It was sometime in the middle-'90s when I first heard tenor-bass clarinetist-soprano saxist Chris Potter. I had recently been over at the Village Vanguard interviewing Lorraine Gordon and it got me in the mood to go back and hear some music. I had never heard of Chris Potter at that point, so I figured "why not somebody new"? He was in great form that night, playing some very beautiful ballads and swinging up a storm. Scott Colley was on bass and he punched the group forward with a percussive attack that made it all come together. I went home satisfied and satiated with good sounds.
A few years went by, Chris joined Dave Holland's exceptional band, 9-11 destroyed my airline city guide career, but I had checked out the many Potter albums that were out by then and was happy to hear them.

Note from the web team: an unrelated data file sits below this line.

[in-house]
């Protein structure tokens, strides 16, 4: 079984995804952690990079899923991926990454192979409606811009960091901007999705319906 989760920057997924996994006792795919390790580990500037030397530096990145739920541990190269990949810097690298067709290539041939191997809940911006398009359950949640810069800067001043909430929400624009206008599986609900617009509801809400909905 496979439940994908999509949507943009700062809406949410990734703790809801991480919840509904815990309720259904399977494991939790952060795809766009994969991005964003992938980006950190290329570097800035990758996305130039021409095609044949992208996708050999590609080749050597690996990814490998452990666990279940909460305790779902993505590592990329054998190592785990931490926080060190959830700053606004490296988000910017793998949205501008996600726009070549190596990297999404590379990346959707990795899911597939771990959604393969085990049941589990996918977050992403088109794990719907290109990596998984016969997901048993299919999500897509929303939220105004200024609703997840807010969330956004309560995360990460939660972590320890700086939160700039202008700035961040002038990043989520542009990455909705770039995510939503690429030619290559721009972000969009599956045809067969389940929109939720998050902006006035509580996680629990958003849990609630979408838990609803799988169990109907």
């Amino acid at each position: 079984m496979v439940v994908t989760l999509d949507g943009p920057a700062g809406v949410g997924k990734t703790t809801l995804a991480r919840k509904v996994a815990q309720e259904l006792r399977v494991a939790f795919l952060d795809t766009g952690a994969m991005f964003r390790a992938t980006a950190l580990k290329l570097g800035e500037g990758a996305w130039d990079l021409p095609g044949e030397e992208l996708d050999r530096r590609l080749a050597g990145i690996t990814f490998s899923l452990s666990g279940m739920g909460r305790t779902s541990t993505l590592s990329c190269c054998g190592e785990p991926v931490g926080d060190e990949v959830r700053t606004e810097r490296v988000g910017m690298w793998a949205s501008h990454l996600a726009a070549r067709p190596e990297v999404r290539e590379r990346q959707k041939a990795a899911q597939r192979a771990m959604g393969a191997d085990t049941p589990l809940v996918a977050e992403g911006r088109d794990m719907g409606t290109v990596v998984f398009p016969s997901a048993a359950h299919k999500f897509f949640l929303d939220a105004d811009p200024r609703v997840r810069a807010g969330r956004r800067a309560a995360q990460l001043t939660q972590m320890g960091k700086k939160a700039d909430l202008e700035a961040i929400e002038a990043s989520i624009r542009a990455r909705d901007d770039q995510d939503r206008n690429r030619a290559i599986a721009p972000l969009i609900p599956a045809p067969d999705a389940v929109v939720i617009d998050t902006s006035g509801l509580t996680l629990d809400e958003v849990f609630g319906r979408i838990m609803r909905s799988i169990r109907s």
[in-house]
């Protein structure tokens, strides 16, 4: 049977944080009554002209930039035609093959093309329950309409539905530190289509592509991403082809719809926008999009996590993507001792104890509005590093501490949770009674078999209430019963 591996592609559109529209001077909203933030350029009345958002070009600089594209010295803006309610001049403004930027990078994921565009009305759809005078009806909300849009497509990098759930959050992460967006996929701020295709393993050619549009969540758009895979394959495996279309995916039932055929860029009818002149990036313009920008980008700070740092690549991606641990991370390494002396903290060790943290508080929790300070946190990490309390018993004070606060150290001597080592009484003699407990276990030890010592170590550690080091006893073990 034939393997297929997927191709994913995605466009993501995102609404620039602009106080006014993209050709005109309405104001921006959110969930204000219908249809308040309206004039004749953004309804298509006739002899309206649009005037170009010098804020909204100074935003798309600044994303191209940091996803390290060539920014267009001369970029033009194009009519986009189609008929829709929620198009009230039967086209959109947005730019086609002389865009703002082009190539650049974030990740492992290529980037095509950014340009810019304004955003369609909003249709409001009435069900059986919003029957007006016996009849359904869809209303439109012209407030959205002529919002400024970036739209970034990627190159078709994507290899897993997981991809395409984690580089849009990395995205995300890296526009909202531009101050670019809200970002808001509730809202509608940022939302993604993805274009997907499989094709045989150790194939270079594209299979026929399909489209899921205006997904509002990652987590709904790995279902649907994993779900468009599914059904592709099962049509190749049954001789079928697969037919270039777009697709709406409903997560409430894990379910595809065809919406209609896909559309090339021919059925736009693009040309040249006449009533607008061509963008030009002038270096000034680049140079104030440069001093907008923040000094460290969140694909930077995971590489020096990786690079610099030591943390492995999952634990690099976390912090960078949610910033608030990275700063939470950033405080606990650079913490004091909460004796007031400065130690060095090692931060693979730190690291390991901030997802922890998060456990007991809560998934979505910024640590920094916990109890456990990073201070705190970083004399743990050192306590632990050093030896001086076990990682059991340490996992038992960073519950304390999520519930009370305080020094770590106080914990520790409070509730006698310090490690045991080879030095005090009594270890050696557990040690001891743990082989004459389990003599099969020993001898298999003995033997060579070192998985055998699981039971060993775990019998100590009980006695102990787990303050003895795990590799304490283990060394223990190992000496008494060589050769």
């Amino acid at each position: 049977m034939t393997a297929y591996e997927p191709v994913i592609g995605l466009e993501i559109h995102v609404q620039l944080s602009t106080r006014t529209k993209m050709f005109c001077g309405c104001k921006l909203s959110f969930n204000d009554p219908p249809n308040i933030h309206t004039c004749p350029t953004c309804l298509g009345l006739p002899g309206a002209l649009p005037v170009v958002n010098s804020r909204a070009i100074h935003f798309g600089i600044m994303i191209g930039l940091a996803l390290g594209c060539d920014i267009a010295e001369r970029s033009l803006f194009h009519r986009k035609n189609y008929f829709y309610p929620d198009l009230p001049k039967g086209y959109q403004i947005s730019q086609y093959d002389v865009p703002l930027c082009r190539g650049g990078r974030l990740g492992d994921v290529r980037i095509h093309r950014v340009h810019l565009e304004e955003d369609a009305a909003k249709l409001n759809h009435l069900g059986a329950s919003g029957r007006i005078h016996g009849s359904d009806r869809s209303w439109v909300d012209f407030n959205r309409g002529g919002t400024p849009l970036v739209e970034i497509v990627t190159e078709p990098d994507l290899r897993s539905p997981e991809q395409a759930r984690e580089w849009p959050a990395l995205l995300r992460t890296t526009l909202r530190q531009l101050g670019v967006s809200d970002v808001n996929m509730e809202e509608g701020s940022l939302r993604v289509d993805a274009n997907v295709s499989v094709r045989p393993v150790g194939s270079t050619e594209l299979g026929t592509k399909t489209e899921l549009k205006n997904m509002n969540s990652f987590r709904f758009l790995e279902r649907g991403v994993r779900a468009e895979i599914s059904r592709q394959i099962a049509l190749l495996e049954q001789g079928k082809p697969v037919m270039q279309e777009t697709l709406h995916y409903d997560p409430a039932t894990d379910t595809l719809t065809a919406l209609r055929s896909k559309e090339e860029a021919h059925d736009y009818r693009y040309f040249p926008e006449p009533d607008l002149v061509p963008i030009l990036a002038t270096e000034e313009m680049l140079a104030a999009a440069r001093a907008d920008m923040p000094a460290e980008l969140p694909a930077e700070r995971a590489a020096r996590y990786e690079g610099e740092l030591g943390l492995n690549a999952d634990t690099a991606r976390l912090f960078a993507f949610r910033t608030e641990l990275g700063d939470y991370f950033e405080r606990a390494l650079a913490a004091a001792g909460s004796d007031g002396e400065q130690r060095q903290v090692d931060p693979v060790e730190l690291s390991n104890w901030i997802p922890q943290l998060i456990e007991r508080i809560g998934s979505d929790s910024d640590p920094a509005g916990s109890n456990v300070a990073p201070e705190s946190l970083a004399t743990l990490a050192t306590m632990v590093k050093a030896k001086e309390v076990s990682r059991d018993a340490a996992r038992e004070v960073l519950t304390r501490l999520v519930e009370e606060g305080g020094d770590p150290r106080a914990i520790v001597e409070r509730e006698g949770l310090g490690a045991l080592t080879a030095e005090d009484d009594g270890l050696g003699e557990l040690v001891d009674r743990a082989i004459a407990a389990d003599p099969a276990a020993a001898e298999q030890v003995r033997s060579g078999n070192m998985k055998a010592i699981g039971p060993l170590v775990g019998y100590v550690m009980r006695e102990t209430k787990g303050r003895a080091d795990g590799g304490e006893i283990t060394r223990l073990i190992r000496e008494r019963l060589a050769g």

Flash forward to today. Chris Potter has made a successful go of his own group and ECM has released his latest, The Sirens (ECM B0017932-02).
It's Chris with Craig Taborn making a good showing on piano, David Virelles adding the exotica of prepared piano, celeste and harmonium, Larry Grenadier on contrabass and Eric Harland, drums.
The Sirens gives Chris a chance to stretch out with fairly long and convincing solos and also show his latest compositional-conceptual frameworks.
He has gone into a not quite straight-ahead, contemporary zone that is part post-Trane, part post-post and shows an evolution from the Holland group sound. You'll hear excursions into what you might call new music-ethnos territory, plus some more beautiful balladeering and commanding stopovers in straight-eight territory.
Virelles's prepared piano in tandem with Taborn's piano gets some interesting play here and it extends the music.
Everybody does something key in the overall context. Chris shows why he is a top tenor today, with a sound that is becoming more and more personal, his compositions ambitious, a new ECM sound if you will.